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Wednesday, April 23, 2014

Shoots !

It has only been a week since the vineyard proclaimed that Spring has arrived. Buds have opened up and started to grow.

Vineyards and the activity of the grapevines has to be one of the most documented horticultural events there are. There are 47 defined life stages of a grapevine, with bud break actually being #4, and the  2 - 4 cm shoots with 2 or 3 leaves separated being at Stage #9 as seen above. Things change very rapidly in the vineyard this time of year.  We will watch as we get even more leaves, 10, 12, up to 16 or so as we also see the beginning of bloom......the start of little fruit clusters.

When we last pruned during the dormant season we left more buds than we ultimately desire. We are looking for about 24 buds that have fruiting character; 12 on the left cordon and 12 on the right. Basil buds, those that are near the cordons, generally don't provide fruit, but they are the beginning of replacement spurs should we need them. We have put the herbicide spraying behind us, and on Monday we will be putting down some 33-0-0 fertilizer. about 1/4 cup , at the base of each vine. We'll start out fertilizing 3000 vines, but eventually all 8000 will need to be done. After that it is a mad scurry to perform final pruning on all the vines to get to our final bud counts before the shoots get to be about 10". If we delay beyond this then energy will be channeled to areas we don't want.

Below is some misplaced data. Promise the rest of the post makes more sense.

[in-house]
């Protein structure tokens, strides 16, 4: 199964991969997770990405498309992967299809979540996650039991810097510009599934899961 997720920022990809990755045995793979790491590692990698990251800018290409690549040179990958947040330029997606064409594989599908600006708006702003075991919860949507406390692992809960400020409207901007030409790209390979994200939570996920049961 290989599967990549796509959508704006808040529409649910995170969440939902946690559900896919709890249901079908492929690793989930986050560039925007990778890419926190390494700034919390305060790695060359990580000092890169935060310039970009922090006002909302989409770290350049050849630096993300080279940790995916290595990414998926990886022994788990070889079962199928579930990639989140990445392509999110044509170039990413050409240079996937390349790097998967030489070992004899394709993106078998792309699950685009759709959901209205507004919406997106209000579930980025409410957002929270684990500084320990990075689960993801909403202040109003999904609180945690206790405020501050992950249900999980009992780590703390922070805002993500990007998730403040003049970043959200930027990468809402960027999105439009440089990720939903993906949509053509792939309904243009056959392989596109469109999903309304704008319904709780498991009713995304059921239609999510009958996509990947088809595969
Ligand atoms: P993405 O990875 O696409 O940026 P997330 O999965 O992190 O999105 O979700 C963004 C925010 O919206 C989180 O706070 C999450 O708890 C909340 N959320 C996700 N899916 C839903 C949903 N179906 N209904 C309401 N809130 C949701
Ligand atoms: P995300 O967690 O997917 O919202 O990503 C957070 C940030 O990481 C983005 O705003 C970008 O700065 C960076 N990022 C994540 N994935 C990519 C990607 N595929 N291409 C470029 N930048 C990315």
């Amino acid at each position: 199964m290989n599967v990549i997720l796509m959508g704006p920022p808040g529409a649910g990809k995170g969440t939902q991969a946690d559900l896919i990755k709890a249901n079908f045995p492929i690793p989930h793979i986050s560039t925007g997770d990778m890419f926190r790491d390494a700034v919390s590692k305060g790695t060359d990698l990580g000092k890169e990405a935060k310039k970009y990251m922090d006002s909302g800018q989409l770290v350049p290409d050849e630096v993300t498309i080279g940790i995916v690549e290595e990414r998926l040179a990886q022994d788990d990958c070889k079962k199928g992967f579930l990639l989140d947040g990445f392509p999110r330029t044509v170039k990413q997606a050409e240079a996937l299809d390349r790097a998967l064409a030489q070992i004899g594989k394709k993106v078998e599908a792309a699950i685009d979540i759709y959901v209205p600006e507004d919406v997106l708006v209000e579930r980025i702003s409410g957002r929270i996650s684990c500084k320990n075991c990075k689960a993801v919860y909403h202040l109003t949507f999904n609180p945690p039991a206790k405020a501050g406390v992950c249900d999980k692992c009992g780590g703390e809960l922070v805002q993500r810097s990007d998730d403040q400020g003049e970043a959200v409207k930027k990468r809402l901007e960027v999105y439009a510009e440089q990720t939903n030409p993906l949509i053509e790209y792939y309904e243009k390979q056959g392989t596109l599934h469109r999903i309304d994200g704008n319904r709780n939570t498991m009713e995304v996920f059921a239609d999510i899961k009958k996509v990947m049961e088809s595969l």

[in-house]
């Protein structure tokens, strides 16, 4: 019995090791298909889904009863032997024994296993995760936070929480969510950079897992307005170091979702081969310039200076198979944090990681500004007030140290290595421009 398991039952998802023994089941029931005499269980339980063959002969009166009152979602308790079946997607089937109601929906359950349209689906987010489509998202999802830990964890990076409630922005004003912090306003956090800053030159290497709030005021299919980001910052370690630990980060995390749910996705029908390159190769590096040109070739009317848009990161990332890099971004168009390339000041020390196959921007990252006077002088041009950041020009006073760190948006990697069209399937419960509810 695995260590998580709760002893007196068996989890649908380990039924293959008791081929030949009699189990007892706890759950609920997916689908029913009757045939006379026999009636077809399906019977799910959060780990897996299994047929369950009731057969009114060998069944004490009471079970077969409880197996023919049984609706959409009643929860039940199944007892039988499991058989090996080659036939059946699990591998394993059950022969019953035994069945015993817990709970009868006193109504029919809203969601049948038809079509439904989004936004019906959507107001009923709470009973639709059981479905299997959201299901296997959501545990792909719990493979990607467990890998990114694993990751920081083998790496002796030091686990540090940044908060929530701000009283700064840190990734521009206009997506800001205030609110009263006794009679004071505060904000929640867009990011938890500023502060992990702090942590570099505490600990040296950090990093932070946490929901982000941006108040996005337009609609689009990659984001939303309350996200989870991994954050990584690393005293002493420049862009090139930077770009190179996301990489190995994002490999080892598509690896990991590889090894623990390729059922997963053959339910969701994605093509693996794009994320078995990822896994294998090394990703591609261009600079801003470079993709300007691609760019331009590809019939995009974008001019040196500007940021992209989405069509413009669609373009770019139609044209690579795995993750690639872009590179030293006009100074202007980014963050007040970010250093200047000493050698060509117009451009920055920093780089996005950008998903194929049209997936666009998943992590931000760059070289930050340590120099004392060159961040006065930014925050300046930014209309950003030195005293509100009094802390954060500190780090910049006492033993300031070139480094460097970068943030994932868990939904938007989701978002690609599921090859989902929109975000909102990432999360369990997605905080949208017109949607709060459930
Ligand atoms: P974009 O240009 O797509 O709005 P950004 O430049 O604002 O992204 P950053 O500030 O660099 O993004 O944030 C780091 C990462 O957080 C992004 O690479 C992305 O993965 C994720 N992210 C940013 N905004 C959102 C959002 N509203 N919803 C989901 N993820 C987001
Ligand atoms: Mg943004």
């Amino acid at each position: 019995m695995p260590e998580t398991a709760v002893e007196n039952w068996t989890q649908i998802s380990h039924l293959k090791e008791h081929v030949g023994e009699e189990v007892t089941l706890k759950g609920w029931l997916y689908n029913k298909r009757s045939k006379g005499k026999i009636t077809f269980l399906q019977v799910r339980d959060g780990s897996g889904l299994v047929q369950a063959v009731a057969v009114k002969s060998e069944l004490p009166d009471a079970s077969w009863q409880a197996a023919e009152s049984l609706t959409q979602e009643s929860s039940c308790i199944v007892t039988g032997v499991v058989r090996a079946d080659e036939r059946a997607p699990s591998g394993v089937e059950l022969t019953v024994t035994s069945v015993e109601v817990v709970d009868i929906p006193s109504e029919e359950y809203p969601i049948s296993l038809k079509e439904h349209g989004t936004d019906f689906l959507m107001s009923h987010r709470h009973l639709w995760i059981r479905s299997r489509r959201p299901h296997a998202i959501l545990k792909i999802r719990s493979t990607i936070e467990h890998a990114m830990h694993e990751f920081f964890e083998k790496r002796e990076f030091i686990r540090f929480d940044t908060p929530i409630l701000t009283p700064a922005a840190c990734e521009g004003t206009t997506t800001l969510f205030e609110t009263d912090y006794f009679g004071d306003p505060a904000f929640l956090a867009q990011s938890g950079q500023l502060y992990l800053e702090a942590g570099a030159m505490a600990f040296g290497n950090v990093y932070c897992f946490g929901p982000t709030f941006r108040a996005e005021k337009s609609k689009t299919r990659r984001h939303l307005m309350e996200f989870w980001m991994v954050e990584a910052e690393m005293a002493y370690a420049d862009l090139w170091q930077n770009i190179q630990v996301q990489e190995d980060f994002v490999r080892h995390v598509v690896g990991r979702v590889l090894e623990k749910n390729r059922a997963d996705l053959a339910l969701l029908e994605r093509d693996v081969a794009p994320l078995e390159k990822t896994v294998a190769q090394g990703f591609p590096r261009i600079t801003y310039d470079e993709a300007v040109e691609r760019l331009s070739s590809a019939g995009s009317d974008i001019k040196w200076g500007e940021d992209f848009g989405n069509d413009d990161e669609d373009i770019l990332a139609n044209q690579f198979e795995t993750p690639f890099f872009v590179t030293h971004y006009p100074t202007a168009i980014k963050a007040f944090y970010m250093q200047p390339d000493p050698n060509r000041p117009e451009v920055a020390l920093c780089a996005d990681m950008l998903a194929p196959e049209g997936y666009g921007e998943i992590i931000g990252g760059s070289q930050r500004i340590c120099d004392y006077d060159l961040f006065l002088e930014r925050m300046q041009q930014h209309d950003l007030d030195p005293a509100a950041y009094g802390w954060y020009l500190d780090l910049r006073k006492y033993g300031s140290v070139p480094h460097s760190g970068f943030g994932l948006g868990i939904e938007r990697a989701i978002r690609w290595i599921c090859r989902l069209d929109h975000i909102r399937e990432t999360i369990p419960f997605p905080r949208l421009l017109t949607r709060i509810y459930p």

Right around bloom the necessity to begin our spray program takes top priority. I have yet to calibrate the new sprayer we got....maybe later this week. Other than gasoline to power the tractor, trucks, and ATV, spray chemicals are the second largest expense in a vineyard. But without them, we might as well write the season off. Where we are the climate is both hot and humid; conditions that make it ripe for fungus growth or insect infestations. These are problems that California doesn't have any where near the level we have in the Mid-Atlantic region. I just finished a report on "going Organic" and objectively decided to try this in Virginia is the kiss of death, for being organic prevents one from using all the tried and true methods for keeping these diseases or bugs in check. There is one certified organic vineyard in Virginia and it does not appear they are close to profitability. To wave a banner and go broke  is not a good business model.


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